The Artist is a 2011 French romantic comedy-drama in the style of a black-and-white silent film written, directed, and co-edited by Michel Hazanavicius, produced by Thomas Langmann, and stars Jean Dujardin and Bérénice Bejo. The story takes place in Hollywood, between 1927 and 1932, and focuses on the relationship of an older silent film star and a rising young actress as silent cinema falls out of fashion and is replaced by the "talkies".
The Artist received highly positive reviews from critics and won many accolades. Dujardin won Best Actor at the 2011 Cannes Film Festival, where the film premiered. The film was nominated for six Golden Globes, the most of any 2011 film, and won three: Best Motion Picture – Musical or Comedy, Best Original Score, and Best Actor – Motion Picture Musical or Comedy for Dujardin. In January 2012, the film was nominated for twelve BAFTAs, the most of any film from 2011, and won seven, including Best Film, Best Director and Best Original Screenplay for Hazanavicius, and Best Actor for Dujardin.
It was nominated for ten Academy Awards and won five, including Best Picture for Langmann, Best Director for Hazanavicius, and Best Actor for Dujardin, making him the first French actor ever to win in this category. It was also the first French produced film to win Best Picture, and the first mainly silent film to win since 1927's Wings won at the 1st Academy Awards in 1929. It was also the first film presented in the 4:3 aspect ratio to win since 1953's From Here to Eternity. Additionally, it was the first black-and-white film to win since 1993's Schindler's List, though the latter contained limited colour sequences; it was the first 100% black-and-white film to win since 1960's The Apartment.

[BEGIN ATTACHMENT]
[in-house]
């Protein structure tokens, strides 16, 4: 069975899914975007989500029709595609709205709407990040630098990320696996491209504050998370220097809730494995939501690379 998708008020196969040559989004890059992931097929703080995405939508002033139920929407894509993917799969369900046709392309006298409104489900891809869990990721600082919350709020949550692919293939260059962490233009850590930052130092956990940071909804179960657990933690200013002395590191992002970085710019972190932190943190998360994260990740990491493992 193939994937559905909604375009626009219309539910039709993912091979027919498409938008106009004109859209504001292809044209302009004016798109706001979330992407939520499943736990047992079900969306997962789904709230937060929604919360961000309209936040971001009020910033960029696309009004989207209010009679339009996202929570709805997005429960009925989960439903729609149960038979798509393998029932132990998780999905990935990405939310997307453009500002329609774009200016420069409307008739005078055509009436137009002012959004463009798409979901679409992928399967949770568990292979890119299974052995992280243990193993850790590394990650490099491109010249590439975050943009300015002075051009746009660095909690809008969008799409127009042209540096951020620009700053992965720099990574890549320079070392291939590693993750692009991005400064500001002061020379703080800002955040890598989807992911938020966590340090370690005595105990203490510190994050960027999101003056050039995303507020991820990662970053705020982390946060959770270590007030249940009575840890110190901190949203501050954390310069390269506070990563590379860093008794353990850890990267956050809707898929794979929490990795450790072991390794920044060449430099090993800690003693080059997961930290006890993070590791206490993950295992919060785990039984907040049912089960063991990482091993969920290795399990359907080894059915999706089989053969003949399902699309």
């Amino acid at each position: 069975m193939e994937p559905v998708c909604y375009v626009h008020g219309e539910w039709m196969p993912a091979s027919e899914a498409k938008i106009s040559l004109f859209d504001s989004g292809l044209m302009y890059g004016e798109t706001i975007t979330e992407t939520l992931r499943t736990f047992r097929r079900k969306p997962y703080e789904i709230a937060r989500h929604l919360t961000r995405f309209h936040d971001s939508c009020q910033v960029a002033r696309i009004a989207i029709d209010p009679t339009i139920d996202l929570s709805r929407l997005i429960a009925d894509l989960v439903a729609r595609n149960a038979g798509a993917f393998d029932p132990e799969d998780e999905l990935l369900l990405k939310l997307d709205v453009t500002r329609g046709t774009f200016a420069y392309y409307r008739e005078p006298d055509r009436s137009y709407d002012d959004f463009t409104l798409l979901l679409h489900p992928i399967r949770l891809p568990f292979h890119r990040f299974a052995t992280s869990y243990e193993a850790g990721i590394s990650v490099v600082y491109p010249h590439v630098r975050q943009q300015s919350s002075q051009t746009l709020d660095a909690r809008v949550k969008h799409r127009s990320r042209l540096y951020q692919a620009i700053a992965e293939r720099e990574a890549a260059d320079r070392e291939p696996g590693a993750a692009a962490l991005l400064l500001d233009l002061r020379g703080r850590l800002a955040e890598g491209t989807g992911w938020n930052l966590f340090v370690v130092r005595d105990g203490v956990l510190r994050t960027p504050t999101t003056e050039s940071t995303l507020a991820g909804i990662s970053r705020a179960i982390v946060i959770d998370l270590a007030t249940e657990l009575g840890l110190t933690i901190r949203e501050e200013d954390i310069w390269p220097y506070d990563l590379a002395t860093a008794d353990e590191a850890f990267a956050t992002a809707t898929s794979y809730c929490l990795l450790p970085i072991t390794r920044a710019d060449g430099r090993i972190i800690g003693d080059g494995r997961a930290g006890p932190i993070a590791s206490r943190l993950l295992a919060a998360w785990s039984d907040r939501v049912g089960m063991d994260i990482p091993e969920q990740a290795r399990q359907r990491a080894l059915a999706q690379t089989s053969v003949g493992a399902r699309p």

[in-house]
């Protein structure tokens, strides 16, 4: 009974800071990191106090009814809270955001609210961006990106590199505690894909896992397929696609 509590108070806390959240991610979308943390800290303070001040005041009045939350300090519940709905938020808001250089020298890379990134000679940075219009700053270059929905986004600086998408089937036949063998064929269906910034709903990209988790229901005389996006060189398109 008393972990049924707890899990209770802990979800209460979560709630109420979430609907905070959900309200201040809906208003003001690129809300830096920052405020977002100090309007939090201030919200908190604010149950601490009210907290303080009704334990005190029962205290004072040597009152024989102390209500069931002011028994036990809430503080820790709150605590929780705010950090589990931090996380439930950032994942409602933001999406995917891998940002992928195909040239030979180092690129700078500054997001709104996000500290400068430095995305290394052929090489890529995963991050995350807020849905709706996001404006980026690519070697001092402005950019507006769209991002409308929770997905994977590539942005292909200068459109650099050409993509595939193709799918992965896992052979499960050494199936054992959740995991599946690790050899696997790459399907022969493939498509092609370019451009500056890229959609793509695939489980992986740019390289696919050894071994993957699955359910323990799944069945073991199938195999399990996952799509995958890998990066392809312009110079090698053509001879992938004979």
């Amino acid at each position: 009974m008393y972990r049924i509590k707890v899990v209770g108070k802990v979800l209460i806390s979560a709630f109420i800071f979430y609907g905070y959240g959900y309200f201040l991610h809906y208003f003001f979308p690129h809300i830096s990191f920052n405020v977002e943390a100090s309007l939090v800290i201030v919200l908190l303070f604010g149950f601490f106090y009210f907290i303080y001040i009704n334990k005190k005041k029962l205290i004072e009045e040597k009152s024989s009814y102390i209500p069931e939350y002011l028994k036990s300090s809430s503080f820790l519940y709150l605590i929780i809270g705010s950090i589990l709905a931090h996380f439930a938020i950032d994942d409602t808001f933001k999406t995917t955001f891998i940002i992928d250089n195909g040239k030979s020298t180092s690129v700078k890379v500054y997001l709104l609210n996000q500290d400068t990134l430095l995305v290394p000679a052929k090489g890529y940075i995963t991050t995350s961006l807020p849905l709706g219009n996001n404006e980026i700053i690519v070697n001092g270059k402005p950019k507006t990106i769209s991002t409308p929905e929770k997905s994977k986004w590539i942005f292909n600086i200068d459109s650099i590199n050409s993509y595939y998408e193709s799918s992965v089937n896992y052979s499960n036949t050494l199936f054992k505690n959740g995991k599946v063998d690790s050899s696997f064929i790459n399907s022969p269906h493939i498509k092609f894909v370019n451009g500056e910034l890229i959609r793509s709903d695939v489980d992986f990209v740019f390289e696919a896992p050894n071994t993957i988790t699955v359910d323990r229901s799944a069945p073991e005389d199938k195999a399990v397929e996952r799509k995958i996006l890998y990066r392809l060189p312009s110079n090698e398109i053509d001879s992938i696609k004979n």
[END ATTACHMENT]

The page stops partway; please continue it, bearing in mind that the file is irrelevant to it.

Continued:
In France it was nominated for ten César Awards, winning six, including Best Film, Best Director for Hazanavicius and Best Actress for Bejo. The Artist has received more awards than any other French film.